Kyle Beach, who has come forward as the "John Doe" in the case, spoke with ABC News about the scandal.
"This is about a system that was broken," Beach said.
RELATED | Stan Bowman out as Hawks GM, team fined $2M after sex assault probe
In a statement, Quenneville said in part, "I want to express my sorrow for the pain that this young man, Kyle Beach, has suffered. My former team - the Blackhawks -- failed Kyle and I own my share of that."
Quenneville resigned from the Panthers following a meeting Thursday afternoon with the NHL's commissioner.
The Florida Panthers announced today that Head Coach Joel Quenneville has resigned from his role with the club.— Florida Panthers (@FlaPanthers) October 29, 2021
An interim head coach announcement will be forthcoming.https://t.co/h6Bv3OVdFk
The Panthers organization says the decision to part ways with the legendary hockey coach was made "...in addition to new information that has recently become available." Continuing to say, "Joel made the decision to resign and the Florida Panthers accepted that resignation."
Quenneville's fate was all the lunch crowd could take about at Page's Restaurant.
"It's just sad to hear that his reputation is now tarnished for something he did," said Brendan Condboy.
This quaint diner in Hinsdale was one of "Coach Q"'s favorite places. He brought the Stanley Cup here in 2010, 2013 and 2015 after the Blackhawks won the championship.
"It's devastating, and it's also devastating for the young gentleman too, to have to go through this," said co-owner Cissy Rallo.
Earlier this week,the Blackhawks released results of an independent investigation that revealed, during the Stanley Cup playoffs in 2010, the organization waited weeks to look into allegations Beach made claiming team video coordinator Brad Aldrich sexually assaulted him.
The scandal has also cost the team's general manager and president his job, and $2 million in fines. At issue is what appears to be a decision by Blackhawks coaches and management at the time to delay an investigation into Beach's claims that he was sexually assaulted by video coach Brad Aldrich.
Quenneville has said he learned of the abuse through the media.
"Honestly, I'm just thinking about Penn State, when all that went down," said Sasha Vaanderbosch, who was dining at Page's. "It's kind of, if you are in charge you probably do know something that you are not saying."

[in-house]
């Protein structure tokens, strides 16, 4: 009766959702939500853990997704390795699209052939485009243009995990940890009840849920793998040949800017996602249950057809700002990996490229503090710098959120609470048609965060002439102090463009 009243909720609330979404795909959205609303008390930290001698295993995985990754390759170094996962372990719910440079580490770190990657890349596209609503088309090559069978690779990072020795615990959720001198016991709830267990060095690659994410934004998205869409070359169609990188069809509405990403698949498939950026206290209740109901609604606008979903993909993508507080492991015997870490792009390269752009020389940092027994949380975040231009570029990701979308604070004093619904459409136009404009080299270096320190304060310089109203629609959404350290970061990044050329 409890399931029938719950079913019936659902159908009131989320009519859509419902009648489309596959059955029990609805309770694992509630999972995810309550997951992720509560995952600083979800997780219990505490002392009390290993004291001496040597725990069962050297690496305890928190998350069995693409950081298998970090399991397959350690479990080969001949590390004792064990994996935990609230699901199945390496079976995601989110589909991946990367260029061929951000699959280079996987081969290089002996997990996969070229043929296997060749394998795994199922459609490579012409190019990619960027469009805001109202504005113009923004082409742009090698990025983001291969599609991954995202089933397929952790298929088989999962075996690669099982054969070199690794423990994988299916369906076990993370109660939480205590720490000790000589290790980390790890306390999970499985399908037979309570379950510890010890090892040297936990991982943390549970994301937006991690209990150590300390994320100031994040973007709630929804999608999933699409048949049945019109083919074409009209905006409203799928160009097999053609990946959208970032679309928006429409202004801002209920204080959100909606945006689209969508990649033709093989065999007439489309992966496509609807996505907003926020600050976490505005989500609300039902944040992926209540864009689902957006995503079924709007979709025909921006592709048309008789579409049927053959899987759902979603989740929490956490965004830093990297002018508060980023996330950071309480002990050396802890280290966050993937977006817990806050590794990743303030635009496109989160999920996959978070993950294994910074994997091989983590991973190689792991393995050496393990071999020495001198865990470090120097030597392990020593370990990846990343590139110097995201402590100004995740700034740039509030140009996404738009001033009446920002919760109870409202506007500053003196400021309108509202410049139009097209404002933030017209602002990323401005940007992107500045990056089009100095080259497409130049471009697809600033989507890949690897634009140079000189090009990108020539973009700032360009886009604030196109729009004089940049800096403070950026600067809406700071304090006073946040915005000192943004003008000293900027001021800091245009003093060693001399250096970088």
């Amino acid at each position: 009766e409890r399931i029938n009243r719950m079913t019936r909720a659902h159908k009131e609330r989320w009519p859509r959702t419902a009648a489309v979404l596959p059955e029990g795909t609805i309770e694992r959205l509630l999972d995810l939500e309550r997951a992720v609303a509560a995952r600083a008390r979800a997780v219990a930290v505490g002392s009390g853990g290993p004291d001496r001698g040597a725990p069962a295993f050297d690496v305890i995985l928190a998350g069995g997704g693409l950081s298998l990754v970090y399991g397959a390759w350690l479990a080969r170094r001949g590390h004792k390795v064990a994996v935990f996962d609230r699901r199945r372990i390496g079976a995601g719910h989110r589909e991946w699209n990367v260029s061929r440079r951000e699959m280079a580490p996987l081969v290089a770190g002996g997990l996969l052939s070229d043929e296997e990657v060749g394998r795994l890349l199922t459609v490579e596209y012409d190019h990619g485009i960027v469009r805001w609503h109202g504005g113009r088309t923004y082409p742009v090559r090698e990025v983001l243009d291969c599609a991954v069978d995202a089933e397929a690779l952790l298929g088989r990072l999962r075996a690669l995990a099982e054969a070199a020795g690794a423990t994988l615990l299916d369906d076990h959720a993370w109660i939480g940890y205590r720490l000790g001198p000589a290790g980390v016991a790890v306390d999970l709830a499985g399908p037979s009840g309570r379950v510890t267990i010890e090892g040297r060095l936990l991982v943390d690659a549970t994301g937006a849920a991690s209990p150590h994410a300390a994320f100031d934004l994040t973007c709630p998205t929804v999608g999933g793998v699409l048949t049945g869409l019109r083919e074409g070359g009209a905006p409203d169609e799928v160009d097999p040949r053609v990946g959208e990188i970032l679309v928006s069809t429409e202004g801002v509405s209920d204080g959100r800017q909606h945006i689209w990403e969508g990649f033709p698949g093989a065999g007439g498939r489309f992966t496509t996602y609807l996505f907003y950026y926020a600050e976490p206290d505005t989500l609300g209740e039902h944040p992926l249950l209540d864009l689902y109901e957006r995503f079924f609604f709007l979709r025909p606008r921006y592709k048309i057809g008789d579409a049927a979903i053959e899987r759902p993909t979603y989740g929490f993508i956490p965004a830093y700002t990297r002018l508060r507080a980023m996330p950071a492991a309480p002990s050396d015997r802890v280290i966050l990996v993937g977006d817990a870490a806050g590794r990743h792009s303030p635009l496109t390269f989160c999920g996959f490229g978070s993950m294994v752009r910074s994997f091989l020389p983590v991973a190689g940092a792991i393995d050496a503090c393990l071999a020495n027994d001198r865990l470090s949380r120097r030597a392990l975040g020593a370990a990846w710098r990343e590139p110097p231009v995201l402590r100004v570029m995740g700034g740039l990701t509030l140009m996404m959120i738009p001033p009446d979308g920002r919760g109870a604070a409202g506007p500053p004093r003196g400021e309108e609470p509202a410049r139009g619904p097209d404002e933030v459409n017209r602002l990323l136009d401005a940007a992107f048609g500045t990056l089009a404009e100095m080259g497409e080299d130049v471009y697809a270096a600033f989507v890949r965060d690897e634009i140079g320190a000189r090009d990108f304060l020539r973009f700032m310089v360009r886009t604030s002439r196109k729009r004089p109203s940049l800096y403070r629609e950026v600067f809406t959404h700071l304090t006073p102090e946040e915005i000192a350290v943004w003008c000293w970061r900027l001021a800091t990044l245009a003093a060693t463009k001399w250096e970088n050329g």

In the independent investigation by the Hawks, Beach says Aldrich invited him to apartment for dinner and drinks back IN 2010.
The coach allegedly told Beach he had the power to get him on the roster, and threatened Beach's career before the assault took place. Aldrich claims the encounter was entirely consensual.
Aldrich eventually resigned and moved to Michigan where, in 2013, he was charged with sexually assaulting a 16-year-old hockey player.
RELATED | Chicago Blackhawks scandal: Meet attorney Reid Schar, investigator who unraveled front office
"I felt so guilty that," Beach said. "Because I didn't do something. That it happened to this boy. But in the same breath. And over the next month. To get to this point, I owe him the greatest thanks ever, because he also gave me the power to come forward, to tell my story, to tell my truth. This is about a system that was broken, a system that is broken."
On Wednesday, Beach revealed he was the unnamed player named in the report. Beach then singled out top brass within the Hawks organization, including Quenneville.
"I watched the entire leadership management group enter Joel Quennville's office to have a meeting about it," Beach said. "It moved all the way through the chain of command. And it made it to the top and it stopped there."
Speaking with ABC News, Beach spoke of his personal pain.
"When I needed support, the people that was I was supposed to be able to trust, and the people I was able to rely, completely left me abandoned," Beach said.
Kevin Cheveldayoff, the former Blackhawks assistant GM who is now the GM of the Winnipeg Jets, is expected to meet with the NHL commissioner Friday.
Victims of sexual assault in Chicago can find help locally, including through the YWCA Metropolitan Chicago rape crisis hotline. That number is 1-888-293-2080.